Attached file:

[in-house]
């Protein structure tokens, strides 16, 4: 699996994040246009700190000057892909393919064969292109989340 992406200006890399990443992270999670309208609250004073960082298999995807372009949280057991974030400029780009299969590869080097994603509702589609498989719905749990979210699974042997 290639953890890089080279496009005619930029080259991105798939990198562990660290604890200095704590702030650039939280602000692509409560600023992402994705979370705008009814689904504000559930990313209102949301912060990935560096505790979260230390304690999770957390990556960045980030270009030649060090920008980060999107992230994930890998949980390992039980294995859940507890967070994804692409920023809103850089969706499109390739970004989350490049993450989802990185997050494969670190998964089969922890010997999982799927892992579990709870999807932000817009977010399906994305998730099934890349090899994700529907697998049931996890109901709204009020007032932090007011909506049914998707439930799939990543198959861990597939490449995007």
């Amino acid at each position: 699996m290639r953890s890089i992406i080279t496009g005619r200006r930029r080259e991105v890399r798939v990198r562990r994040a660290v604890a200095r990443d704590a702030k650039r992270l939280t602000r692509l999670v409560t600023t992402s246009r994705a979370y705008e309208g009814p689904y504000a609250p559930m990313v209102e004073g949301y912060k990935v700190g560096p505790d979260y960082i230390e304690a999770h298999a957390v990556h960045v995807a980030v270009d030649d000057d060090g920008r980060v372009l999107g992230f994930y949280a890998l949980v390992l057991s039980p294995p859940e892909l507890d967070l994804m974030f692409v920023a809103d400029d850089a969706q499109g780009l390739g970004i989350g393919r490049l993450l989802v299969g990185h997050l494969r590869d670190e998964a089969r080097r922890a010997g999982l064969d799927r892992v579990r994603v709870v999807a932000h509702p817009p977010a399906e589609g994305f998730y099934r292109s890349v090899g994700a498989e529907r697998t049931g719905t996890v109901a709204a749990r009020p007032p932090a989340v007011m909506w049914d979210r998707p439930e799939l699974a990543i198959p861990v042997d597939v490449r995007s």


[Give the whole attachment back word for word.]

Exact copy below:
[in-house]
């Protein structure tokens, strides 16, 4: 699996994040246009700190000057892909393919064969292109989340 992406200006890399990443992270999670309208609250004073960082298999995807372009949280057991974030400029780009299969590869080097994603509702589609498989719905749990979210699974042997 290639953890890089080279496009005619930029080259991105798939990198562990660290604890200095704590702030650039939280602000692509409560600023992402994705979370705008009814689904504000559930990313209102949301912060990935560096505790979260230390304690999770957390990556960045980030270009030649060090920008980060999107992230994930890998949980390992039980294995859940507890967070994804692409920023809103850089969706499109390739970004989350490049993450989802990185997050494969670190998964089969922890010997999982799927892992579990709870999807932000817009977010399906994305998730099934890349090899994700529907697998049931996890109901709204009020007032932090007011909506049914998707439930799939990543198959861990597939490449995007």
């Amino acid at each position: 699996m290639r953890s890089i992406i080279t496009g005619r200006r930029r080259e991105v890399r798939v990198r562990r994040a660290v604890a200095r990443d704590a702030k650039r992270l939280t602000r692509l999670v409560t600023t992402s246009r994705a979370y705008e309208g009814p689904y504000a609250p559930m990313v209102e004073g949301y912060k990935v700190g560096p505790d979260y960082i230390e304690a999770h298999a957390v990556h960045v995807a980030v270009d030649d000057d060090g920008r980060v372009l999107g992230f994930y949280a890998l949980v390992l057991s039980p294995p859940e892909l507890d967070l994804m974030f692409v920023a809103d400029d850089a969706q499109g780009l390739g970004i989350g393919r490049l993450l989802v299969g990185h997050l494969r590869d670190e998964a089969r080097r922890a010997g999982l064969d799927r892992v579990r994603v709870v999807a932000h509702p817009p977010a399906e589609g994305f998730y099934r292109s890349v090899g994700a498989e529907r697998t049931g719905t996890v109901a709204a749990r009020p007032p932090a989340v007011m909506w049914d979210r998707p439930e799939l699974a990543i198959p861990v042997d597939v490449r995007s």